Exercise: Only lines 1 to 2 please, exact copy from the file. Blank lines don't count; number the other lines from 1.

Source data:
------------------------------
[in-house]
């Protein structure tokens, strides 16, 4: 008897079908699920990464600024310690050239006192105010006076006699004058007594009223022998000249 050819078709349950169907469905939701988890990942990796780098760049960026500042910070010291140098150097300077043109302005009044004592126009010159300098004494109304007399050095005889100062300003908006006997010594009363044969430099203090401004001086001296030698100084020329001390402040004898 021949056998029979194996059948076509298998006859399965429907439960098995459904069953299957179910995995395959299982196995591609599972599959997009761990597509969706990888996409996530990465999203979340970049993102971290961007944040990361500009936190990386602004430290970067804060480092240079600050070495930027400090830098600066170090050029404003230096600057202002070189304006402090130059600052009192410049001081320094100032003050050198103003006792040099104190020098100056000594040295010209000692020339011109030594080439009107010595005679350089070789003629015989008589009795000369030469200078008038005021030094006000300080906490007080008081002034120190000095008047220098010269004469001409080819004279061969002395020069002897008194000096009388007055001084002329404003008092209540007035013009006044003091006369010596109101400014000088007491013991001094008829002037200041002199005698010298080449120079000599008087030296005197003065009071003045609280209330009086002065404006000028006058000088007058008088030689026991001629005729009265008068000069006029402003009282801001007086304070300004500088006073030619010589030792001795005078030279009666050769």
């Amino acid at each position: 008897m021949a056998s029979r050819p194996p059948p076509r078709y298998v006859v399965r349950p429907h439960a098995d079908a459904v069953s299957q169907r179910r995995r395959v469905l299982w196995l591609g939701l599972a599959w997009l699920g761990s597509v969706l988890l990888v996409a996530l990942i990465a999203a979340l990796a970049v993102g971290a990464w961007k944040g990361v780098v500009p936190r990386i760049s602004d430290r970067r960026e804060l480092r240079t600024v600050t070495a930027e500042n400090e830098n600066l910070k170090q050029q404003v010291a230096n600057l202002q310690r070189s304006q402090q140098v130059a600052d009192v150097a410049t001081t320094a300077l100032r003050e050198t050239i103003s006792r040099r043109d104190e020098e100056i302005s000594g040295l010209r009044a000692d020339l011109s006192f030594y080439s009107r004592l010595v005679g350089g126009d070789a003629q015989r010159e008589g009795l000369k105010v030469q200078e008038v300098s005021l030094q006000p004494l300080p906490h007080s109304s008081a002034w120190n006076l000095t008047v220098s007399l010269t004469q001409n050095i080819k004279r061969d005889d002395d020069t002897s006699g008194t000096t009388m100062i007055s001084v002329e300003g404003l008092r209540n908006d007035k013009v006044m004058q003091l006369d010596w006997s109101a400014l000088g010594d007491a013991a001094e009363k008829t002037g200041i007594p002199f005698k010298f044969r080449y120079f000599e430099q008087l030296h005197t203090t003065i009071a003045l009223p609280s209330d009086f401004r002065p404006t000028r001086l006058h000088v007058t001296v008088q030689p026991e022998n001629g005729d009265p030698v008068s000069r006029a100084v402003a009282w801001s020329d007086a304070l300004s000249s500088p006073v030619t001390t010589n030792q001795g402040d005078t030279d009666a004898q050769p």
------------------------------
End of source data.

[in-house]
């Protein structure tokens, strides 16, 4: 008897079908699920990464600024310690050239006192105010006076006699004058007594009223022998000249 050819078709349950169907469905939701988890990942990796780098760049960026500042910070010291140098150097300077043109302005009044004592126009010159300098004494109304007399050095005889100062300003908006006997010594009363044969430099203090401004001086001296030698100084020329001390402040004898 021949056998029979194996059948076509298998006859399965429907439960098995459904069953299957179910995995395959299982196995591609599972599959997009761990597509969706990888996409996530990465999203979340970049993102971290961007944040990361500009936190990386602004430290970067804060480092240079600050070495930027400090830098600066170090050029404003230096600057202002070189304006402090130059600052009192410049001081320094100032003050050198103003006792040099104190020098100056000594040295010209000692020339011109030594080439009107010595005679350089070789003629015989008589009795000369030469200078008038005021030094006000300080906490007080008081002034120190000095008047220098010269004469001409080819004279061969002395020069002897008194000096009388007055001084002329404003008092209540007035013009006044003091006369010596109101400014000088007491013991001094008829002037200041002199005698010298080449120079000599008087030296005197003065009071003045609280209330009086002065404006000028006058000088007058008088030689026991001629005729009265008068000069006029402003009282801001007086304070300004500088006073030619010589030792001795005078030279009666050769």